Two officers have been appointed to assist as part of Murp in the Vygieskraal Informal Settlement, Hood Road Informal Settlement, Lower College Road and around the Blomvlei Canal, as well as at the Lansdowne Station Precinct.

In Mitchell’s Plain 26 officers will be deployed, in Ocean View four officers will be deployed and in Philippi eight officers will be deployed.

The City has allocated R10 million towards this project. Deployment will take place until June 2022 and is dependent on assessments and budget availability.

“It is hoped that visible policing will contribute towards security and cleanliness in the areas mentioned above and that residents and visitors will be able to enjoy the spaces within these communities,” says Twigg. The Murp has evolved since its inception six years ago and a number of key lessons have emerged which will become a guide for the “new thinking” or methodology that is to be implemented going forward, says Twigg.

“The impact of the deployment is evident as on Monday 23 December last year, auxiliary law enforcement officers deployed in the Bellville area busted a female drug dealer, in broad daylight, at 13:45 at the taxi rank while conducting their patrols.

“The Murp will continue to bring meaning back to the City’s integrated development plan and allow for closer alignment with our communities. I must congratulate the officers for already making a difference and hope to see many more such successes,” says Twigg.

V Send “AUX” to 33002 and answer the questions that follow. Applicants must be in possession of a valid driver’s license and a matric certificate.

Several auxiliary law enforcement officers have been deployed as part of the Mayoral Urban Regeneration Programme (Murp) that aims to improve safety and quality of life in strategic geographic areas.

The areas identified include Bellville, Kraaifontein, Brackenfell, Mitchell’s Plain, Ocean View, Philippi, Durbanville, Fisantekraal, Atlantis, Athlone, Vygieskraal, Kewtown, Lansdowne and Flamingo Heights areas.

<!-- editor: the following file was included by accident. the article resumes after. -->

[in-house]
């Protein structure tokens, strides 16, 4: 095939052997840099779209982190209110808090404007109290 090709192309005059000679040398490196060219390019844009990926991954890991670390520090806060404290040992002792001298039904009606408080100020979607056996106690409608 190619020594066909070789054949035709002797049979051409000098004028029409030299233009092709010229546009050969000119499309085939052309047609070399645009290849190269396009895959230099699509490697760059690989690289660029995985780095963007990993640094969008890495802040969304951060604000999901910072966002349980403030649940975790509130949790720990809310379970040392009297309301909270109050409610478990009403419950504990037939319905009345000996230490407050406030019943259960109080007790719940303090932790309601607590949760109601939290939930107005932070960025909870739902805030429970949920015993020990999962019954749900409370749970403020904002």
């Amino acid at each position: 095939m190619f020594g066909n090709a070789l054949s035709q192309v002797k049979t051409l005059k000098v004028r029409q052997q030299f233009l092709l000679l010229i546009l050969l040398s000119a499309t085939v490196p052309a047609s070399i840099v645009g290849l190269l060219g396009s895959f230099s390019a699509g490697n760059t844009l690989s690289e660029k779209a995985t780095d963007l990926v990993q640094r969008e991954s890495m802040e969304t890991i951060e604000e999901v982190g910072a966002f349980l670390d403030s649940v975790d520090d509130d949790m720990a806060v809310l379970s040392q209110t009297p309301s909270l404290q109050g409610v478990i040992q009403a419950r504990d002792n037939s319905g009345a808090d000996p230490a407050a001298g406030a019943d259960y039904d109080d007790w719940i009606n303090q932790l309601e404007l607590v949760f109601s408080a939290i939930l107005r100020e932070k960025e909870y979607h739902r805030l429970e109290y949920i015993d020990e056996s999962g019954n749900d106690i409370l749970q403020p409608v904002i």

These areas were identified as they are currently experiencing serious degeneration and violations of the City’s policies and by-laws.

“These areas face many challenges related to vagrancy, illegal trading, drug dealing and traffic violations by taxis and motorists,” says Mayco member for urban management, Grant Twigg.

“I want to encourage our auxiliary law enforcement officers to remain focused on the job at hand so that they are able to assist in tackling crime in these areas and bringing back law and order.

“Visible policing is a strategy that prevents violations and reduces the fear of crime within our communities.”

The primary role of the officers is to patrol and observe, and report incidents of anti-social behaviour to the City’s metro police department.

Their duties will include accompanying law enforcement officers on patrol to deal with crime.

“The officers will be empowered to enforce all City of Cape Town by-laws such as integrated waste management, streets and public places, traffic, parks, graffiti and informal trading by-laws, including crime prevention duties within each respective area,” says Twigg.

Two officers have been appointed to assist as part of Murp in the Vygieskraal Informal Settlement, Hood Road Informal Settlement, Lower College Road and around the Blomvlei Canal, as well as at the Lansdowne Station Precinct.

In Mitchell’s Plain 26 officers will be deployed, in Ocean View four officers will be deployed and in Philippi eight officers will be deployed.

The City has allocated R10 million towards this project across subcouncils 1, 2, 6, 7, 12, 13, 17, 18, 19 and 23.

This budget is part of the urban management directorate’s allocations per subcouncil for the 2019/’20 financial year to advance the Murp objectives.

Deployment will take place until June 2022 and is dependent on assessments and budget availability.

“It is hoped that visible policing will contribute towards security and cleanliness in the areas mentioned above and that residents and visitors will be able to enjoy the spaces within these communities,” says Twigg.

The Murp has evolved since its inception six years ago and a number of key lessons have emerged which will become a guide for the “new thinking” or methodology that is to be implemented going forward, says Twigg.